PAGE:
Brien Beidler and Mary Sullivan on the importance of the crafts of bookbinding and papermaking

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This episode of the Ground Shots Podcast features a conversation with craftsfolk Brien Beidler and Mary Sullivan at the off-grid rural Idaho homestead of Jim Croft and Melody Eckroft during their summer 2019 ‘Old Ways of Making Books’ class. Brien, Mary and I sat down at the end of a three week workshop period where we all had different roles as both teachers and students during Jim and Melody’s yearly or bi-yearly ‘Old Ways of Making Books’ class. Brien and Mary are highly skilled bookbinders who came to assist Jim Croft and also continue to learn and be mentored by him. I’ve mentioned the old ways class on the podcast several times and posted about it on the blog over the years. Alyssa Sacora and I talk about the Old Ways class on the podcast, here. I posted a photo diary three years ago of my time at Jim and Melody’s homestead, here. I posted a recent photo diary documenting the hide tanning portion of the class from this summer, here.

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From the beginning, Brien Beidler has been inspired by historic bindings, and is consistently delighted by their ability to harmonize fine craftsmanship, quirky but elegant aesthetics, and evidence of the hands that made them. Though traditionally structured and bound with integrity, Brien's bindings seek ways to create new compositions and juxtapositions of these historic precedents.

Naturally, a healthy love of the tools of the trade followed suit, and with the generosity and encouragement of toolmaking legends Jim Croft and Shanna Leino, Brien also creates a limited assortment of specialized hand tools for bookbinding and its related trades.

Over the last nine years Brien has taken and taught a variety of bookbinding and toolmaking workshops, and is an active member of the Guild of Book Workers. In the fall of 2016, he and his wife upped their roots in Charleston, South Carolina and set up shop in Bloomington, Indiana, where Brien works from his home studio with Wren, his curmudgeonly Brittany.

***************************************** Mary Sullivan grew up in Nashville, Tennessee and was one of those children who always seemed to be making something. After completing her BA in Fine Art from Maryville College in 2006 she worked as a designer and printer at the legendary Hatch Show Print, one of the country's oldest continually operating letterpress poster shops in Nashville, TN. After several years absorbing the history, materials, and tools of the trade she left Nashville temporarily to pursue an MFA in book arts at the renowned University of Iowa Center for the Book in Iowa City, Iowa.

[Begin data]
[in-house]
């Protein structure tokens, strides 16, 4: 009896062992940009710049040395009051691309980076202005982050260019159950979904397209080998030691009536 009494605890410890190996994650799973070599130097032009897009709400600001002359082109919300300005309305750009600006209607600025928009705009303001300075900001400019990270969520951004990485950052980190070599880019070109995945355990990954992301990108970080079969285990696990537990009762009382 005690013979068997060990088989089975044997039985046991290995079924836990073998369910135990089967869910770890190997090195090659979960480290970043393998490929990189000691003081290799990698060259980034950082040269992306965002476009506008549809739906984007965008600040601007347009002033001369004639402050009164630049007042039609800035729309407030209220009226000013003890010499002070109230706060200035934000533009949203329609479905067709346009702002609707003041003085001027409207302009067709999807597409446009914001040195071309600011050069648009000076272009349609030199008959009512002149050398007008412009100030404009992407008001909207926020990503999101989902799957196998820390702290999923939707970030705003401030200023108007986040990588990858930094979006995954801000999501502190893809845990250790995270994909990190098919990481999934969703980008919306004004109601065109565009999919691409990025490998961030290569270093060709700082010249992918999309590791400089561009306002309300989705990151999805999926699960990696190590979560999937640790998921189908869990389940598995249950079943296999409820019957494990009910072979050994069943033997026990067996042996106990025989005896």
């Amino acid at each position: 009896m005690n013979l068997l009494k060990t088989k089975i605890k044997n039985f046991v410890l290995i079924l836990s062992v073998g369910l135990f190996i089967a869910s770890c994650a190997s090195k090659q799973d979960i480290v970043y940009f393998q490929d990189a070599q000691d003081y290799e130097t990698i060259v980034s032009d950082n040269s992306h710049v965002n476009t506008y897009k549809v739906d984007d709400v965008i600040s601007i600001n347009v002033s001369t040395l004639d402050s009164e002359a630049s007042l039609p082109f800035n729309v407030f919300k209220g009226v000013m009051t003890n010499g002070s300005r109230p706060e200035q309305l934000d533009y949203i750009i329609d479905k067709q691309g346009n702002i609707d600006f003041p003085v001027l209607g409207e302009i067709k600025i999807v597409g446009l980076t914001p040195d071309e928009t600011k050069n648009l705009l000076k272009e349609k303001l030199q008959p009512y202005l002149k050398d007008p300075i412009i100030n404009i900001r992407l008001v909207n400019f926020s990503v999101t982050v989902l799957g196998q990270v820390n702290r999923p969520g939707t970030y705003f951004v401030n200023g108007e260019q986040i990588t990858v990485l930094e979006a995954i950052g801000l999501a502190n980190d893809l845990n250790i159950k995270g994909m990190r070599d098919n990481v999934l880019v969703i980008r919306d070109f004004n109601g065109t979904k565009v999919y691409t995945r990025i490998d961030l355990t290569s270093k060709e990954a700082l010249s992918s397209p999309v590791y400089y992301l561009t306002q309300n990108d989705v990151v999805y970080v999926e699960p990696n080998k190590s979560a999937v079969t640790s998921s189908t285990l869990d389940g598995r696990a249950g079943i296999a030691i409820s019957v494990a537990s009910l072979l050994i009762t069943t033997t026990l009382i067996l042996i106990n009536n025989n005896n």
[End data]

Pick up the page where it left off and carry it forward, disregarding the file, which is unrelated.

Over the next 3 years she studied bookbinding, paper-making, printmaking, calligraphy, and book repair and was taught by some of the most respected practitioners in my field. Upon completing her MFA in Book Arts in 2014, she moved back to her hometown in Nashville and founded Crowing Hens Bindery, where she designs, makes, and sells everything from blank books to letterpress printed stationery, decorative papers, art prints, and tools; all made by hand, one at a time.

In this episode of the podcast, we talk about:

how Brien and Mary met the bookbinder and papermaker Jim Croft and how he affected their relationships to bookbinding, printmaking, papermaking, and craft in general.

how learning about bookbinding and craft processes at Jim and Melody's homestead in northern Idaho is unique because of their land-based lifestyle

how Jim Croft's books are modeled after medieval era books, but are unique to him and the landscape of northern Idaho

the scavenge nature of Jim Croft's craft process

Brien talks about his focus on bookbinding, toolmaking etc. and his preference for making his books and tools accessible

Mary speaks on her work of bookbinding, printing, and art making; as well as her graduate school research on paper-making production

how industrialization affects the slow craft of bookbinding especially when using materials from the land and doing the process by hand and with the focus of quality books in mind

the effects industrialization has on the consumer's expectations of perfectionism, something that didn't always exist in bookbinding and paper-making historically

some bookbinding history

the responsibility of carrying on the trade of bookbinding and not losing the knowledge of how to make different styles of books

how capitalism affects our understanding and treatment of books

some talk on the value of art vs. craft in our culture

Links:

Jim and Melody’s website, where you can contact them about future classes out in Idaho (calling or writing letters is best): https://cargocollective.com/oldway

Brien’s website: https://www.beidlermade.com/

Brien’s instagram: @bhbeidler http://www.instagram.com/bhbeidler

Mary’s website: https://www.crowinghensbindery.com/

Mary’s instagram: @crowinghensbindery http://www.instagram.com/crowinghensbindery

Penland School of Craft: https://penland.org/

Friends of Dard Hunter paper-making conference: https://friendsofdardhunter.org/conference

University of Iowa Center for the Book: https://www.iowacenterforthebook.org

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Our website with backlog of episodes, plant profiles, travelogue and more: http://www.ofsedgeandsalt.com

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